Estimating effectiveness of increased seat belt usage on the number of fatalities.

Volume II


Wegman, F.C.M.; Bos, J.M.J.; Bijleveld., F.D.



Research results indicate a wide variation in belt use effectiveness (reduction of the number of casualties in percents of belt use increases from 0% to 100%). Results are reported from an increase to a decrease of more than 50%. Accepting some variation in different countries due to different accident circumstances, weakness in research designs could form a part of the explanation of this variation. Analyses have been made of trends in fatality rates of car occupants in three European countries: the Netherlands, the Federal Republic of Germany and Great Britain. The aim was to assess seat belt use effectiveness using common, plausible assumptions. It was concluded that it is not advisable to use the before and after comparison, because it is hard to assume that there are no other influences than changes in seat belt use. Before and after comparison with a control group is a methodologically strong design, but is dangerous in application and cannot be recommended for this purpose. The use of time series analysis is recommended but the nature of the seat belt intervention and other influences and their course in time have to be known. Specific and careful research and good data are needed. On the basis of the actual knowledge we think that the best estimation of belt use effectiveness is 35-40%.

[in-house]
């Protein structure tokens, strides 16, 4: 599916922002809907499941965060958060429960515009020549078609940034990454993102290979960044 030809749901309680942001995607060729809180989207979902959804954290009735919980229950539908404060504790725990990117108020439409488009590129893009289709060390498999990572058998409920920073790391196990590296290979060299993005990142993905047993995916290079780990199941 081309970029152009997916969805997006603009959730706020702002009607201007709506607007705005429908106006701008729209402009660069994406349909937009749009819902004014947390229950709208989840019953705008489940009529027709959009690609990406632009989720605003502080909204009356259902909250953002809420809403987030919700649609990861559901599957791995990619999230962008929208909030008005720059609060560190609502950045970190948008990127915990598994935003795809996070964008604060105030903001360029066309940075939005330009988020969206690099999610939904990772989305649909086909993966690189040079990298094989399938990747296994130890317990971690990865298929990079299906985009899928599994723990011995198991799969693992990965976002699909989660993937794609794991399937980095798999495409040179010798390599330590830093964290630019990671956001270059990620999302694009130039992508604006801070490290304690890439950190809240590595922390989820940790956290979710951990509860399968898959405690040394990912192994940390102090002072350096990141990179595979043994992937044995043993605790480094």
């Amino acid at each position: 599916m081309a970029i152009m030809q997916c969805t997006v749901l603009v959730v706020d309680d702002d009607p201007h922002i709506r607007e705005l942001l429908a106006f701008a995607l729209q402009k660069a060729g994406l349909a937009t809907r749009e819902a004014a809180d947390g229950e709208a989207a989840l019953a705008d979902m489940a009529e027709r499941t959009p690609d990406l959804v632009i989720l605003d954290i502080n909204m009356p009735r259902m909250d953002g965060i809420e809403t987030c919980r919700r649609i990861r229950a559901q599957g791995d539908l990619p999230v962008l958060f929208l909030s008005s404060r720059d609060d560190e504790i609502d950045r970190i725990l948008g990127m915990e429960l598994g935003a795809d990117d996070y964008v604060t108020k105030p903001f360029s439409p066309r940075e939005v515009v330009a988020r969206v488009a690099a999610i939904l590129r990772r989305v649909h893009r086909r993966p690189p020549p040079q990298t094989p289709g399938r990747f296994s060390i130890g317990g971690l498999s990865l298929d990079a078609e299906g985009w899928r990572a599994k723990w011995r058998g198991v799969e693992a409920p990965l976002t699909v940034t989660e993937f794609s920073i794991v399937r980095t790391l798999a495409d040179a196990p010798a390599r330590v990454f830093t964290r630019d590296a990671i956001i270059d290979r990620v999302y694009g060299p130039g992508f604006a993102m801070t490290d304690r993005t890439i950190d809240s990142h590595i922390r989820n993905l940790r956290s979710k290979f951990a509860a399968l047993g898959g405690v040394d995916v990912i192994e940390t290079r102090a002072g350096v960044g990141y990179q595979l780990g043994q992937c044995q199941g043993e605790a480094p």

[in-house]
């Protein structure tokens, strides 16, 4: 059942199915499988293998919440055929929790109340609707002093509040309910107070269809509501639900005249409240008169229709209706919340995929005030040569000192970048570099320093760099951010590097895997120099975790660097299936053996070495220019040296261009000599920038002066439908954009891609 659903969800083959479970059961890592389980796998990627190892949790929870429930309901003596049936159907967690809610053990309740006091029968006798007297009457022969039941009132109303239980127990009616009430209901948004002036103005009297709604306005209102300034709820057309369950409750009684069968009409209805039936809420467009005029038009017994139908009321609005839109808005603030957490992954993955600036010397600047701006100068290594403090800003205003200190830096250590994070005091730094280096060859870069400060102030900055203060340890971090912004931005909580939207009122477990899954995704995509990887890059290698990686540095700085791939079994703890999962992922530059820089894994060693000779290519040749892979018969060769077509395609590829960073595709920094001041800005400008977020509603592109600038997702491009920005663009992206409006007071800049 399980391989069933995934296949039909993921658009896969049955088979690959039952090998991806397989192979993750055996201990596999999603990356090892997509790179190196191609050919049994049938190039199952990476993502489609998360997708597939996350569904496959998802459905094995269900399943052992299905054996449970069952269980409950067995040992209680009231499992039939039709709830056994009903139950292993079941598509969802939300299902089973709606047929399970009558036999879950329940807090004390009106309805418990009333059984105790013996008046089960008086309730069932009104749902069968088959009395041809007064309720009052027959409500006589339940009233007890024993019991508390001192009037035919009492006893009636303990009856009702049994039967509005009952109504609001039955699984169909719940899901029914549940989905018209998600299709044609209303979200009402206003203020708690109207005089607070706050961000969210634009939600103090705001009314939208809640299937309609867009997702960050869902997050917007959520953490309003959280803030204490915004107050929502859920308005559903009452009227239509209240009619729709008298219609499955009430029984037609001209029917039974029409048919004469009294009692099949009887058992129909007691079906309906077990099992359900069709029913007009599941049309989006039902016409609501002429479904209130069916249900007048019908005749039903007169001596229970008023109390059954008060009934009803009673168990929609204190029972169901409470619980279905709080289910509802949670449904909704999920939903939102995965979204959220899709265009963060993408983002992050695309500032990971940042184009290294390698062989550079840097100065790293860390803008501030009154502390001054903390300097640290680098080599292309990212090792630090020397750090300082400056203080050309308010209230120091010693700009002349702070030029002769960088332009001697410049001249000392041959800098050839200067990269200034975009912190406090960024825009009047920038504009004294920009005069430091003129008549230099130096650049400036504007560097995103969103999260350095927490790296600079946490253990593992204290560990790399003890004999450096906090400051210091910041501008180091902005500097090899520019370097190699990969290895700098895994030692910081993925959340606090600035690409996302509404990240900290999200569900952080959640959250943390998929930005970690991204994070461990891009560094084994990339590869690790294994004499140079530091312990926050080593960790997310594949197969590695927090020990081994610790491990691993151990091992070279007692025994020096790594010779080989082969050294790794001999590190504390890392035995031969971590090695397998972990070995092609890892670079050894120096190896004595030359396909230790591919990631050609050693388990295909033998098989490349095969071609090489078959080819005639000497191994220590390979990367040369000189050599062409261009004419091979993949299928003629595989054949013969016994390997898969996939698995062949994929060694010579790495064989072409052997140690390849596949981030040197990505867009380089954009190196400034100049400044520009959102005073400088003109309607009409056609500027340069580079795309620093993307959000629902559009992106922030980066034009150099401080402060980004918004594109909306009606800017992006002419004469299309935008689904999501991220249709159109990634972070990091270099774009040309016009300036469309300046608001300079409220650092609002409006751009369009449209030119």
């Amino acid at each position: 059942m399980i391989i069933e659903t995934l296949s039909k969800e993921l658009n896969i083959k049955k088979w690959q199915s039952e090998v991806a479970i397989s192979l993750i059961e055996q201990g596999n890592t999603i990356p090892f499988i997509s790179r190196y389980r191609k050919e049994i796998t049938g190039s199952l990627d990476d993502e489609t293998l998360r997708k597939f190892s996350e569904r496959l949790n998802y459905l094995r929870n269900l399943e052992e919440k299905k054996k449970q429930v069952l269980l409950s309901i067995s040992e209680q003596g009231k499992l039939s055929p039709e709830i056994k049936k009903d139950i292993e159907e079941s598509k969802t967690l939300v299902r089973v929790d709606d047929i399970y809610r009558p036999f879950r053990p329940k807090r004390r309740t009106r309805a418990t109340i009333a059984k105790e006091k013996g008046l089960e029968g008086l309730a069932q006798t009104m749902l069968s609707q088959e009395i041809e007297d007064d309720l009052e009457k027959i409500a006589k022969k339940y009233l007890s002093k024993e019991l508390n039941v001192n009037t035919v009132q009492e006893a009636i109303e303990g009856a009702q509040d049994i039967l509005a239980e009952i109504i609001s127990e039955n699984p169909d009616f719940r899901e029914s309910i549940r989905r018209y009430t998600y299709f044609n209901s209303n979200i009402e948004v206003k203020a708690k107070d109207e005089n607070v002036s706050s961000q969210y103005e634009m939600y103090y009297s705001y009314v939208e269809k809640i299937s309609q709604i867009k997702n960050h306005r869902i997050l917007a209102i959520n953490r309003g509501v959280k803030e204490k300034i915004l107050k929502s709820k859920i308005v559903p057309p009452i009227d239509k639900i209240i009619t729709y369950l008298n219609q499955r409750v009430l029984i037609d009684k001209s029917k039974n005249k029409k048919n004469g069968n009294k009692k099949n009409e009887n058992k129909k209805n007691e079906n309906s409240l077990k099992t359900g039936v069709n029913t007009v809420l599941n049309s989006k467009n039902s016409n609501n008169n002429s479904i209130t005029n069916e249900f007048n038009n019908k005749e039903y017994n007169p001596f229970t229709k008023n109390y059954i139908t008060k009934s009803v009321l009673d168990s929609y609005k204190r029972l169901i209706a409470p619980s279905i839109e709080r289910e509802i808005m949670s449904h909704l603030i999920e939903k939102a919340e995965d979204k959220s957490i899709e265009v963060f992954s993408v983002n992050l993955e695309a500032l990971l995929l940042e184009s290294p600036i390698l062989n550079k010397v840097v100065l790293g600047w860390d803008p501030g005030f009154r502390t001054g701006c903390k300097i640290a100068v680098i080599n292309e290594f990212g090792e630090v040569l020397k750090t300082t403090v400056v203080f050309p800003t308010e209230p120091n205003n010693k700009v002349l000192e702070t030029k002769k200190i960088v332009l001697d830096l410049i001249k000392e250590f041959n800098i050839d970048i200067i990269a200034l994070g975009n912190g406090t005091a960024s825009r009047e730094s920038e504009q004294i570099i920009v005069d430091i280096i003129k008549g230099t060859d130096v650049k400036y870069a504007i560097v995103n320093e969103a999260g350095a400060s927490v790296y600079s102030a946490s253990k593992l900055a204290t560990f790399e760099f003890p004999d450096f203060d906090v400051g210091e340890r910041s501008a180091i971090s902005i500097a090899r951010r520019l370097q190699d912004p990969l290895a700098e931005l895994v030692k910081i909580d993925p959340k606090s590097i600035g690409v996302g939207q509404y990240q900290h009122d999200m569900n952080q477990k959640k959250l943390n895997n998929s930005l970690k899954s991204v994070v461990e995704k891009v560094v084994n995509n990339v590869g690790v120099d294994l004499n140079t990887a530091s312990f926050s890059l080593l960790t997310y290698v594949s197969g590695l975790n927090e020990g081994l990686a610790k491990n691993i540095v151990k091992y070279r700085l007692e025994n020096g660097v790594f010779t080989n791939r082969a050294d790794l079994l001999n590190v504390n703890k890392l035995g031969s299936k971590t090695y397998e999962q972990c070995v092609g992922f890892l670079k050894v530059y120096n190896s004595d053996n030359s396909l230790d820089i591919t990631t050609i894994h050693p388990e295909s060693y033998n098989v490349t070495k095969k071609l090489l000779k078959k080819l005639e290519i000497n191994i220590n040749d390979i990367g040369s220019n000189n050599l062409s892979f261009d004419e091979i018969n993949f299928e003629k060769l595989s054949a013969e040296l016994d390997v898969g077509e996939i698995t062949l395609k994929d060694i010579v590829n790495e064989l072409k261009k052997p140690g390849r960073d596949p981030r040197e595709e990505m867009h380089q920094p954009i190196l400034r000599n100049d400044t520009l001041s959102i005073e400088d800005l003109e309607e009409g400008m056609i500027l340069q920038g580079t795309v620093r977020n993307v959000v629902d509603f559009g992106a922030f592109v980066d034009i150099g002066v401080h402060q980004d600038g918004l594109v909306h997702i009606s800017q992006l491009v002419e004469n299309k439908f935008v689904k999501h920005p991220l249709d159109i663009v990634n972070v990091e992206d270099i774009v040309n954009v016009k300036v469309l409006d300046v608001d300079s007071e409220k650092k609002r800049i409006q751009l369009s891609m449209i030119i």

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Verschenen in

Twelfth International Conference on Experimental Safety Vehicles, Göteborg, Sweden, May 29 - June 1, 1989.



Gepubliceerd door

U.S. Department of Transportation DOT, National Highway Traffic Safety Administration NHTSA, Washington, D.C.


May 29 - June 1, 1989, Göteborg, Sweden